But, over the two weeks since the issuance of the order, as I listened to inmate after inmate plea for release, I sensed a general lack of compassion towards the imprisoned and their new reality. From 6 feet away, inmates implored the court to reassess the risks of keeping them in custody. Some brought their medication bottles with them. Others asked the court for mercy so they could be with family. Others shuddered as their attorneys made arguments about the increased risk they faced being held in close confinement. As I argued for one of my clients, his reality sank in a little deeper for me. I couldn’t look at him as I laid out the risks he faces as a diabetic patient. Higher probability of contracting the virus, more severe symptoms. Death. He doesn’t have the luxury of using hand sanitizer or maintaining a healthy social distance.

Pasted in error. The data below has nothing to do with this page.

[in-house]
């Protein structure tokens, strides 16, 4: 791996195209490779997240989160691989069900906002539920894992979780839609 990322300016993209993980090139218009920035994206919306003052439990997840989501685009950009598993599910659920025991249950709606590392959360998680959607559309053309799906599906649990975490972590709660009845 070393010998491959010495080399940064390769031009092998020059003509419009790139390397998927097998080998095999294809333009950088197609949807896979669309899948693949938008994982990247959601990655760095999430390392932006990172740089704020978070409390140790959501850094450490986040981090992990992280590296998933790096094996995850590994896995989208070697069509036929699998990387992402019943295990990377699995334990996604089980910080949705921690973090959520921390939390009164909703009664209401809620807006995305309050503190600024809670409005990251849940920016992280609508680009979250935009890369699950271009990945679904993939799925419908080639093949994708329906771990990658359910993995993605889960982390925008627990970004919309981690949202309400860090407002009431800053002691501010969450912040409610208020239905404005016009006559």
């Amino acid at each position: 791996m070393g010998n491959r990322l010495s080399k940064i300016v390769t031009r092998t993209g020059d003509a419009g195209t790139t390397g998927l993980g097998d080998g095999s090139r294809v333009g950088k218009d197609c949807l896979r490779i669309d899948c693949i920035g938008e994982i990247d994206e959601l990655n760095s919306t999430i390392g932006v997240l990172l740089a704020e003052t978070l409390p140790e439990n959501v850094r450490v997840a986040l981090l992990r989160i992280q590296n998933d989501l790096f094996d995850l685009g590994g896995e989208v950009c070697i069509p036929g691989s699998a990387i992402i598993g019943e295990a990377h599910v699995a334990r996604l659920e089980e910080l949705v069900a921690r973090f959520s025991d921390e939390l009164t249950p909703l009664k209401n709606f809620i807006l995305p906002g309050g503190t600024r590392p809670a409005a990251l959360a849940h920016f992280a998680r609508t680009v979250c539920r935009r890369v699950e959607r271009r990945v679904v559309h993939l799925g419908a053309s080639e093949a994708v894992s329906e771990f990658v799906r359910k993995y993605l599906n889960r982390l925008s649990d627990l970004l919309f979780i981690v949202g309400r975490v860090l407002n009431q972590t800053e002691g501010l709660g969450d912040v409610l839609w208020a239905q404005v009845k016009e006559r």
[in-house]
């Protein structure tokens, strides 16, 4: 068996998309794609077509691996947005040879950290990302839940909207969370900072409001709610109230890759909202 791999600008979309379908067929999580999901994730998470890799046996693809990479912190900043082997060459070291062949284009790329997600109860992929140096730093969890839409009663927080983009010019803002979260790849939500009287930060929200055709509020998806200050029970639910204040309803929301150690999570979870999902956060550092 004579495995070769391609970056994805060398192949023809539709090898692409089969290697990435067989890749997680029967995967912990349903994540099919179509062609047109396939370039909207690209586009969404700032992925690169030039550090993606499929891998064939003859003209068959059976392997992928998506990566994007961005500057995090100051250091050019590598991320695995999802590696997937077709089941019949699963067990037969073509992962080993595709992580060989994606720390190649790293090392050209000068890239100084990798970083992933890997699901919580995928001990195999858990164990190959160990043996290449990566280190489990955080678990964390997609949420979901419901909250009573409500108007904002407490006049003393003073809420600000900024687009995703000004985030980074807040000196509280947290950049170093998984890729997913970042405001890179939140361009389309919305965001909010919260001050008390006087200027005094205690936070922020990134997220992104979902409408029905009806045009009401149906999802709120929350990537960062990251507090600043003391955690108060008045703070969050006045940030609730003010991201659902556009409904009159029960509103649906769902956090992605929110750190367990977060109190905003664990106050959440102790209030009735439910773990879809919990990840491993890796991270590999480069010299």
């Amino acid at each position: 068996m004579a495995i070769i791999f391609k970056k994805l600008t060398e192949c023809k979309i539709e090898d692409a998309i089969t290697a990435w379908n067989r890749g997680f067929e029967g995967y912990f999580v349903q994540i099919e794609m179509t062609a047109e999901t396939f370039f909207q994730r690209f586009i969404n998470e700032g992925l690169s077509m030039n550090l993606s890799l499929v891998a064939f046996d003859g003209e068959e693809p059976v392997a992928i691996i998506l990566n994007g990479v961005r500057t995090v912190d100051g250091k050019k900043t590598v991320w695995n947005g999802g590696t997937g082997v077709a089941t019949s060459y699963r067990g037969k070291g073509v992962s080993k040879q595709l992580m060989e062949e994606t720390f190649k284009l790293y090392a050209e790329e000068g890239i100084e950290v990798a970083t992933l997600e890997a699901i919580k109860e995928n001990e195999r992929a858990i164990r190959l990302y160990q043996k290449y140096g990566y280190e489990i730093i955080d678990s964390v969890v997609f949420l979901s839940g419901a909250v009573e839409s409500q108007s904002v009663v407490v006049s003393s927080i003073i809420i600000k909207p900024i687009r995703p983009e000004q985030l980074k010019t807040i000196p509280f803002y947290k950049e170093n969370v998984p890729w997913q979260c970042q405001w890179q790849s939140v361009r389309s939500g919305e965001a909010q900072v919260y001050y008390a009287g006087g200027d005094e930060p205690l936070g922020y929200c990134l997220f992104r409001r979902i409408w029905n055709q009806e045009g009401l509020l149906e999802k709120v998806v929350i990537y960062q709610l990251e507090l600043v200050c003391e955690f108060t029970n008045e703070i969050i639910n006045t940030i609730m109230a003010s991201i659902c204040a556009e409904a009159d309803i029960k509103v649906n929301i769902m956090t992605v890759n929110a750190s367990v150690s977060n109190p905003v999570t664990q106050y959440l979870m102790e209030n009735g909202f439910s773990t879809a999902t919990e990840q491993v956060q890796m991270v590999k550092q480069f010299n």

The 6 feet between my clients and the judges, court staff, prosecutors and even myself were a way to cordon off their reality. We pulled them out of the cramped jail into court, set them 6 feet away. They stepped into the reality of our current world. It’s a startling new reality. The courtrooms are largely empty, attorneys are appearing over speakerphone, everyone is reaching for hand sanitizer. It confirms everything my clients have seen in the news — the shuttered stores and empty streets. But they are rebuffed when they ask for the same protections we are enforcing on the outside. We refuse to see their reality — one in which fear is high but agency nonexistent. In refusing to see it, we are failing in our responsibility to protect those whom we have rendered helpless.
The views in this article are those of the author and do not necessarily represent the views of the King County Department of Public Defense.